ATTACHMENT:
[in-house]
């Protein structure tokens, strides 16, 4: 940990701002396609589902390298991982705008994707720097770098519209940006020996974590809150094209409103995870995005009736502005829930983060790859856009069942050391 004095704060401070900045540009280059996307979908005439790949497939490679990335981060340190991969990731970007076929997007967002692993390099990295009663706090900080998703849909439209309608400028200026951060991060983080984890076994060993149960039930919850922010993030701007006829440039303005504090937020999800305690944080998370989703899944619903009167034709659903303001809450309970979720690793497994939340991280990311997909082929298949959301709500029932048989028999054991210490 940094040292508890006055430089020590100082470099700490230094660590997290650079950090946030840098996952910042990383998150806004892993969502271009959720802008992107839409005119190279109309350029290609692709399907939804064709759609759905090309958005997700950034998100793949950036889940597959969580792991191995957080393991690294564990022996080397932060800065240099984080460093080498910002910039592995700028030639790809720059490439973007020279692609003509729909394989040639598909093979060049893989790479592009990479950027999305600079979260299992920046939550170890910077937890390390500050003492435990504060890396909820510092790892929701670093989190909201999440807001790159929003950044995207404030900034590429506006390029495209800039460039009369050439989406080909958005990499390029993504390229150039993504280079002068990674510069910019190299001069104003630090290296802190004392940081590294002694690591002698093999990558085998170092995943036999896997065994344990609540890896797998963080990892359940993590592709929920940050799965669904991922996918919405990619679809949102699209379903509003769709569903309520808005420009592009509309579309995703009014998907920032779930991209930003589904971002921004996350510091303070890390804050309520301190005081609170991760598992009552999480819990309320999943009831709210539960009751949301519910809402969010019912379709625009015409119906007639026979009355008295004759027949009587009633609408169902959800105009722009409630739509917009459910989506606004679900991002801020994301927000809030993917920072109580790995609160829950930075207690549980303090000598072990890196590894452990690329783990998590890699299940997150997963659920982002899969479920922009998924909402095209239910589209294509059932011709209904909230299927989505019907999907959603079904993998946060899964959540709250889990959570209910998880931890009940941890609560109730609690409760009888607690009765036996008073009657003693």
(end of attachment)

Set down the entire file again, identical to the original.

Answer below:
[in-house]
């Protein structure tokens, strides 16, 4: 940990701002396609589902390298991982705008994707720097770098519209940006020996974590809150094209409103995870995005009736502005829930983060790859856009069942050391 004095704060401070900045540009280059996307979908005439790949497939490679990335981060340190991969990731970007076929997007967002692993390099990295009663706090900080998703849909439209309608400028200026951060991060983080984890076994060993149960039930919850922010993030701007006829440039303005504090937020999800305690944080998370989703899944619903009167034709659903303001809450309970979720690793497994939340991280990311997909082929298949959301709500029932048989028999054991210490 940094040292508890006055430089020590100082470099700490230094660590997290650079950090946030840098996952910042990383998150806004892993969502271009959720802008992107839409005119190279109309350029290609692709399907939804064709759609759905090309958005997700950034998100793949950036889940597959969580792991191995957080393991690294564990022996080397932060800065240099984080460093080498910002910039592995700028030639790809720059490439973007020279692609003509729909394989040639598909093979060049893989790479592009990479950027999305600079979260299992920046939550170890910077937890390390500050003492435990504060890396909820510092790892929701670093989190909201999440807001790159929003950044995207404030900034590429506006390029495209800039460039009369050439989406080909958005990499390029993504390229150039993504280079002068990674510069910019190299001069104003630090290296802190004392940081590294002694690591002698093999990558085998170092995943036999896997065994344990609540890896797998963080990892359940993590592709929920940050799965669904991922996918919405990619679809949102699209379903509003769709569903309520808005420009592009509309579309995703009014998907920032779930991209930003589904971002921004996350510091303070890390804050309520301190005081609170991760598992009552999480819990309320999943009831709210539960009751949301519910809402969010019912379709625009015409119906007639026979009355008295004759027949009587009633609408169902959800105009722009409630739509917009459910989506606004679900991002801020994301927000809030993917920072109580790995609160829950930075207690549980303090000598072990890196590894452990690329783990998590890699299940997150997963659920982002899969479920922009998924909402095209239910589209294509059932011709209904909230299927989505019907999907959603079904993998946060899964959540709250889990959570209910998880931890009940941890609560109730609690409760009888607690009765036996008073009657003693």